This article was written jointly by the Canadian Beef Check-Off Agency and the Beef Cattle Research Council.
The Canadian Beef Cattle Check-off
If you sell cattle in Canada, you pay check-off. Your beef check-off funds beef market development, promotion and research.
The Canadian Beef Cattle Check-Off is deducted on every head of beef cattle marketed in Canada. While the provincial check-off or service fee can vary by province, the national portion of the check-off, most commonly referred to as the Canadian Beef Cattle Check-Off or national check-off, is $2.50 per head in all provinces with the exception of Ontario, currently at $1.00 per head.
The Canadian Beef Cattle Check-Off is allocated to marketing, research, and public and stakeholder engagement by the provincial cattle associations that remit the check-off. Since each province has unique needs and priorities, each province designates a chosen percentage of the national portion of the check-off from their province that they wish to allocate to each of the three functions (marketing, research, and public and stakeholder engagement). Continue reading
Saskatoon, SK – With $2.35 million from the federal government and the Beef Cattle Research Council (BCRC), University of Saskatchewan (USask) veterinary researcher Dr. Cheryl Waldner will undertake a major five-year research program to advance beef cattle health and productivity, helping to sustain the profitability and competitiveness of Canada’s $17-billion-a-year beef industry.
USask veterinary researcher Dr. Cheryl Waldner is the new NSERC/BCRC Industrial Research Chair in One Health and Production-Limiting Diseases. Photo: Amanda Waldner
“This timely and cutting-edge research builds on our university’s strengths in agriculture and ‘One Health’ to help advance the livestock industry’s economic contributions to the country and ensure continued consumer confidence in the safety and quality of Canadian beef,” said USask President Peter Stoicheff in announcing the new chair Jan. 30.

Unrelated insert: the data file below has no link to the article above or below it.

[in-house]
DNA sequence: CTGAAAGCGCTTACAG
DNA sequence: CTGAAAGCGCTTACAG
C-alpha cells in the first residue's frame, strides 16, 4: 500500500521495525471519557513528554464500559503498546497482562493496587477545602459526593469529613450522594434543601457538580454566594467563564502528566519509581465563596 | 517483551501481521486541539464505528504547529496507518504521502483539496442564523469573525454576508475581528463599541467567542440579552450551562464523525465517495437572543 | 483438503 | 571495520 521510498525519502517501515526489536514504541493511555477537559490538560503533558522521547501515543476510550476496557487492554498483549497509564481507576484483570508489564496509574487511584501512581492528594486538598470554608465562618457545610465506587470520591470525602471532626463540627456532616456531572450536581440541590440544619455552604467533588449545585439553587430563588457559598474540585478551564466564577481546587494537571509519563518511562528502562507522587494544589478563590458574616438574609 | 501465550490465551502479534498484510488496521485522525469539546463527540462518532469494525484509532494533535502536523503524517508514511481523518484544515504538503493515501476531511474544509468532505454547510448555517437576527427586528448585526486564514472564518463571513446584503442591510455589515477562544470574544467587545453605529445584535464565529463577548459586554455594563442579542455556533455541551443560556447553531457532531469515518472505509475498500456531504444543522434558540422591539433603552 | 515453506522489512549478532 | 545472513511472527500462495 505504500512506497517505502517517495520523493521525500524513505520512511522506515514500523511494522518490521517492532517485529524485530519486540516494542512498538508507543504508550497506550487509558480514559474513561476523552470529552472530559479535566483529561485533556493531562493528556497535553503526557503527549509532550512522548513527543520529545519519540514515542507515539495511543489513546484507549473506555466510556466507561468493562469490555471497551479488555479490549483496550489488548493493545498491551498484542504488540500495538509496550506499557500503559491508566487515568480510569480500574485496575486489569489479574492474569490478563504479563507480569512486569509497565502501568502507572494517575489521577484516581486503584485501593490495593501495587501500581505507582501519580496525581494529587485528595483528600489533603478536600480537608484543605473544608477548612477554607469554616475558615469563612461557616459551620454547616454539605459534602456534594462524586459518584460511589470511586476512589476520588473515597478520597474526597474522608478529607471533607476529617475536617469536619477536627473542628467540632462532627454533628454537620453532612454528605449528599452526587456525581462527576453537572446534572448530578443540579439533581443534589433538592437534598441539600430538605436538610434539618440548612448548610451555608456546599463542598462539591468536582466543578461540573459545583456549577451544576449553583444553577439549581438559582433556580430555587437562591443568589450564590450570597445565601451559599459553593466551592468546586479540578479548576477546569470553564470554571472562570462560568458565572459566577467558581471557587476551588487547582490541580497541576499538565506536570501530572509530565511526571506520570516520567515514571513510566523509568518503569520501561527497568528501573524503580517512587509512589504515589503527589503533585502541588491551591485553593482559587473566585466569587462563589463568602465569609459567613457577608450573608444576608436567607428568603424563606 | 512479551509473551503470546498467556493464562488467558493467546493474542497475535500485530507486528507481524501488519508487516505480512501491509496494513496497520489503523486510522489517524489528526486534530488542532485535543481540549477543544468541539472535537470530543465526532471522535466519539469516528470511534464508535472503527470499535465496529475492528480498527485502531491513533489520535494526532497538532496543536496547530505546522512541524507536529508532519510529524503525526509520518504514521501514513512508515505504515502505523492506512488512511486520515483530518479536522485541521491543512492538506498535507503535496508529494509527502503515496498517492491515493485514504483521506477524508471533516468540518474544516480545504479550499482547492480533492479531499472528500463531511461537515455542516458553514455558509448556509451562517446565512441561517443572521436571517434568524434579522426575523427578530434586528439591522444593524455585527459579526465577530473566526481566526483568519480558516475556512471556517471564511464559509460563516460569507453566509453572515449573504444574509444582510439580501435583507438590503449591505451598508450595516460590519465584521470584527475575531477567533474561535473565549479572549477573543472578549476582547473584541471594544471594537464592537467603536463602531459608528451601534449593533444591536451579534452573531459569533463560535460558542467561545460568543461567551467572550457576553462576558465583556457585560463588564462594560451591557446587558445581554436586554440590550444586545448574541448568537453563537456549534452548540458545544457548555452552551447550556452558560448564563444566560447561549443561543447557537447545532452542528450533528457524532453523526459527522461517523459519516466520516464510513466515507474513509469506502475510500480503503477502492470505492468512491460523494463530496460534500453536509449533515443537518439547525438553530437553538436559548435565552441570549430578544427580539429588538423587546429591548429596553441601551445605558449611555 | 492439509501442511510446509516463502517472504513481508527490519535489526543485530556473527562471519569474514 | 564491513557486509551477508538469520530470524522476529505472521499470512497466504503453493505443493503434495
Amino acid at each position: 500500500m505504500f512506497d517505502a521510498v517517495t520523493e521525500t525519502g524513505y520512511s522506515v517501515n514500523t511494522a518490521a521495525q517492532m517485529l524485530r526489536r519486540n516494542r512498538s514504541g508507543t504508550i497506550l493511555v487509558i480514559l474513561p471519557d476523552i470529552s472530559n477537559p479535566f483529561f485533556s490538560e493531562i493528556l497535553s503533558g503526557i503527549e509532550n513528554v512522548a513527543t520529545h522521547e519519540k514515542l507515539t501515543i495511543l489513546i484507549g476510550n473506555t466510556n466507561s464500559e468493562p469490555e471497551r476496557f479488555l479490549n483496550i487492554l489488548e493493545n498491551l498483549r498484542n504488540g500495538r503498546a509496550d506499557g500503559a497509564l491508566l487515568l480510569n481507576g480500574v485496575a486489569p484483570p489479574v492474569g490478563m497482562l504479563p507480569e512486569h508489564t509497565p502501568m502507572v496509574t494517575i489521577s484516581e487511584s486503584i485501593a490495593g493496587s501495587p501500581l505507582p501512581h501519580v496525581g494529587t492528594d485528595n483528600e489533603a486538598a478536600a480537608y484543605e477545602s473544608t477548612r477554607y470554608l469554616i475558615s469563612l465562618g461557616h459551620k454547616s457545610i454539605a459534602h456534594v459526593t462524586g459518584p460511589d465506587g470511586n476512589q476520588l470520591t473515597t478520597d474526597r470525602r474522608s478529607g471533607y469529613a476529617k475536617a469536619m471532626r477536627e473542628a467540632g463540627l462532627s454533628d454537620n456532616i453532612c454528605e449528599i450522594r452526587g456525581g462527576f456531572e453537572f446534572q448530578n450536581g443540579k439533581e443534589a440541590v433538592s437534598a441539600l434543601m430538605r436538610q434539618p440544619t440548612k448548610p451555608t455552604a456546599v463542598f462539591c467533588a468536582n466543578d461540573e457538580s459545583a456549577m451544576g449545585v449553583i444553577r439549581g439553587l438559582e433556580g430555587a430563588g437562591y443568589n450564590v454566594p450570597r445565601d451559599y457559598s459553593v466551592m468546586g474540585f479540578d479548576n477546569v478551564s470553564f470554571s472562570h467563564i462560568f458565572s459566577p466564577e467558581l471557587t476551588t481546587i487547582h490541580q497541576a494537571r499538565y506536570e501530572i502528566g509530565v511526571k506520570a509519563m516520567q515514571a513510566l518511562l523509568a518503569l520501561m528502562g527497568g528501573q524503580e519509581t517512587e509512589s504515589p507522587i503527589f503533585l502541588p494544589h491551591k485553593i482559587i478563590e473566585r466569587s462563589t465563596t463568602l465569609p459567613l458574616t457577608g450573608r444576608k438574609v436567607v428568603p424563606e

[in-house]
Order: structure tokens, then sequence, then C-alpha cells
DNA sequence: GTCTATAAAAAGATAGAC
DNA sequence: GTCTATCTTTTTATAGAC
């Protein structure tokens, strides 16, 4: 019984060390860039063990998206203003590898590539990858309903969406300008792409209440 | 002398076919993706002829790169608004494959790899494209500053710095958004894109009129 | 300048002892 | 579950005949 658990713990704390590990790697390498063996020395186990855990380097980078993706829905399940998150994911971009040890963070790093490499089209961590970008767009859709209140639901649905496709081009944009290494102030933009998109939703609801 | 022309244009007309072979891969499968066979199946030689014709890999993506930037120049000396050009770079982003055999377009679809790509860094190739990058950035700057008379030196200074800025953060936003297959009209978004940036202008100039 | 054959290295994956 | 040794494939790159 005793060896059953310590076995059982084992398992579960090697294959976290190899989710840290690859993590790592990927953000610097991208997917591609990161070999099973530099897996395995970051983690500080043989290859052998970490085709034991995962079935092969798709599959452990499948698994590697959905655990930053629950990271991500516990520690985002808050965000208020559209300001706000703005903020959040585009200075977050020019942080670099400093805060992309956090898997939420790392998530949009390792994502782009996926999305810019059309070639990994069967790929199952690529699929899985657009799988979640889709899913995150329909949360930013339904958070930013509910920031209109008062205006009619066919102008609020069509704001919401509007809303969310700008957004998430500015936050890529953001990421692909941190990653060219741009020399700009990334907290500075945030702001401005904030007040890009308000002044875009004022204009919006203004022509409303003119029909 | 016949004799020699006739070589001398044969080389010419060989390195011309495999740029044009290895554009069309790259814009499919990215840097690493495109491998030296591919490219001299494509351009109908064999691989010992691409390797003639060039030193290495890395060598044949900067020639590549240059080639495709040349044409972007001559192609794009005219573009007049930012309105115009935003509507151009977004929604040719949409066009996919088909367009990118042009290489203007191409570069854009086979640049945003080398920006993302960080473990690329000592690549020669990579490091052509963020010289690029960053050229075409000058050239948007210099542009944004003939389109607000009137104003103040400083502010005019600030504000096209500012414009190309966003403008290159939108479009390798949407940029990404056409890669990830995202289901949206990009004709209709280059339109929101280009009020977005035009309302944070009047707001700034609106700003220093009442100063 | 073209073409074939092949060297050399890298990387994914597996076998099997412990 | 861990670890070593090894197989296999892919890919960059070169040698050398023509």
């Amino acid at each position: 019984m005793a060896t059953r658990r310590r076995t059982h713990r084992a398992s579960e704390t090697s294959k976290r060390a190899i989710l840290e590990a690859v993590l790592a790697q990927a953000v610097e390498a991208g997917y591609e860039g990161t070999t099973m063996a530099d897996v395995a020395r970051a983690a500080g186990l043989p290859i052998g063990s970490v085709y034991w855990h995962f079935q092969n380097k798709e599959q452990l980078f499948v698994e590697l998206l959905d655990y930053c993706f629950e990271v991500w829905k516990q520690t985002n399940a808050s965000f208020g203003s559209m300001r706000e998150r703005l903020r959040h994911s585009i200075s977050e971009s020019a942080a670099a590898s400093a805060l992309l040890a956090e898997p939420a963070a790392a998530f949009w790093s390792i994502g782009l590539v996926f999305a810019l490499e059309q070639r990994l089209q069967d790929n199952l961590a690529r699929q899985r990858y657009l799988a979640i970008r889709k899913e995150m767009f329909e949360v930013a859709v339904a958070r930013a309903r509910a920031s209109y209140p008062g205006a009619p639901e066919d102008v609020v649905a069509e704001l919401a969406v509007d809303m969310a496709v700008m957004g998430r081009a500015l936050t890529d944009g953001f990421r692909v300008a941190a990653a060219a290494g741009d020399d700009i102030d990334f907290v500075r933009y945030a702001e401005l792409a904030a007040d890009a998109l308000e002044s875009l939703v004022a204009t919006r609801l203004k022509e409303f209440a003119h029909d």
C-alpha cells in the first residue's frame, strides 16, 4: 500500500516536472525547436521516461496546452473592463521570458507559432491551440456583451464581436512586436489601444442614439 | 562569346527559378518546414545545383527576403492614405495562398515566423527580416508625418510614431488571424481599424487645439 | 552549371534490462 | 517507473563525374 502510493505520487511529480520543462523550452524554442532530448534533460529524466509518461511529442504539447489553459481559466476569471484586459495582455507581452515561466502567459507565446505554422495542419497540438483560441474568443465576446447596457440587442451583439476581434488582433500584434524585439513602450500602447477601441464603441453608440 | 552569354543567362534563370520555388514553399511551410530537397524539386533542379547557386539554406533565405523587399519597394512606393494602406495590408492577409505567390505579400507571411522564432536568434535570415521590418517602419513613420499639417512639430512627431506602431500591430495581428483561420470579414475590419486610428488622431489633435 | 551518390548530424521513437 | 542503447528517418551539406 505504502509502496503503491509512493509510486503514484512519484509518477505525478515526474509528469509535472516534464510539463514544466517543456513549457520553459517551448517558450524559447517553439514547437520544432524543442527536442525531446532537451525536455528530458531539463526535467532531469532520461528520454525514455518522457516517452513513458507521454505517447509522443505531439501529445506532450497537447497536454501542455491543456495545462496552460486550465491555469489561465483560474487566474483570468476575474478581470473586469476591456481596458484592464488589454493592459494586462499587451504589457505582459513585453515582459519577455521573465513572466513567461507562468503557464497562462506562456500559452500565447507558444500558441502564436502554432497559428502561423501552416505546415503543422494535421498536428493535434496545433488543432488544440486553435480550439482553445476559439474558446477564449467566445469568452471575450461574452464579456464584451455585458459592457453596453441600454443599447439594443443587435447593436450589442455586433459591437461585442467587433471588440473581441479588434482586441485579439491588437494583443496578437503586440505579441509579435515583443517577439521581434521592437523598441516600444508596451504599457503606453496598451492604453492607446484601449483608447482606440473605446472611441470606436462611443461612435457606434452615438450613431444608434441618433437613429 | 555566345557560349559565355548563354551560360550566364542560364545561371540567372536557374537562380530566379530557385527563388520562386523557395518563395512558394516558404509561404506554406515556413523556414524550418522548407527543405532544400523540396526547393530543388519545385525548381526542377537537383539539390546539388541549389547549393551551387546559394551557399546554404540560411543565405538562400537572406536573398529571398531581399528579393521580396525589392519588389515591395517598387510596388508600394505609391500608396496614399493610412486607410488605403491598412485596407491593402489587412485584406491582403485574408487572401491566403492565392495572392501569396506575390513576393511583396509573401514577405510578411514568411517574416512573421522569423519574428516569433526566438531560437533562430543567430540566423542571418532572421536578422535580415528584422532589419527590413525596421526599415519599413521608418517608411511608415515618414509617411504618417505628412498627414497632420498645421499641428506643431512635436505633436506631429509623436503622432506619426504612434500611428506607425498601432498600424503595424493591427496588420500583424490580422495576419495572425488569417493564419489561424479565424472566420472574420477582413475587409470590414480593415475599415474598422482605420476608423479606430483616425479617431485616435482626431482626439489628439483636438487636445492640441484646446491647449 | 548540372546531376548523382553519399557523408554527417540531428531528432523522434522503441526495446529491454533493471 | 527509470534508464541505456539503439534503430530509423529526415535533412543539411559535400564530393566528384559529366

The $750,000 award from the federal Natural Sciences and Engineering Research Council (NSERC) is matched by $750,000 in producer check-off funding from the BCRC. USask is contributing $850,000. Continue reading
The Beef Cattle Research Council (BCRC) is Canada’s industry-led funding agency for beef, cattle and forage research. Our mandate is to
- determine and communicate the Canadian beef cattle industry’s research and development priorities, and
- administer the Canadian Beef Cattle Check-Off funds that have been assigned by producers to research.
The BCRC invites and funds projects and initiatives that have the greatest potential to benefit the sustainability and competitiveness of Canada’s beef industry. The BCRC is led by a committee of beef producers who proportionally represent each province’s research allocation of the Canadian Beef Cattle Check-Off.
2018 was a transition year for the BCRC in terms of both funding and program administration. An increase in the Canadian Beef Cattle Check-Off from $1 to $2.50 per head in most provinces and revised allocations to research has grown the BCRC’s research budget from approximately 15 cents to approximately 75 cents per head, allowing for continued advancements and expanded programming in 2019. More information on the Canadian Beef Cattle Check-Off can be found at www.cdnbeefcheckoff.ca/. Continue reading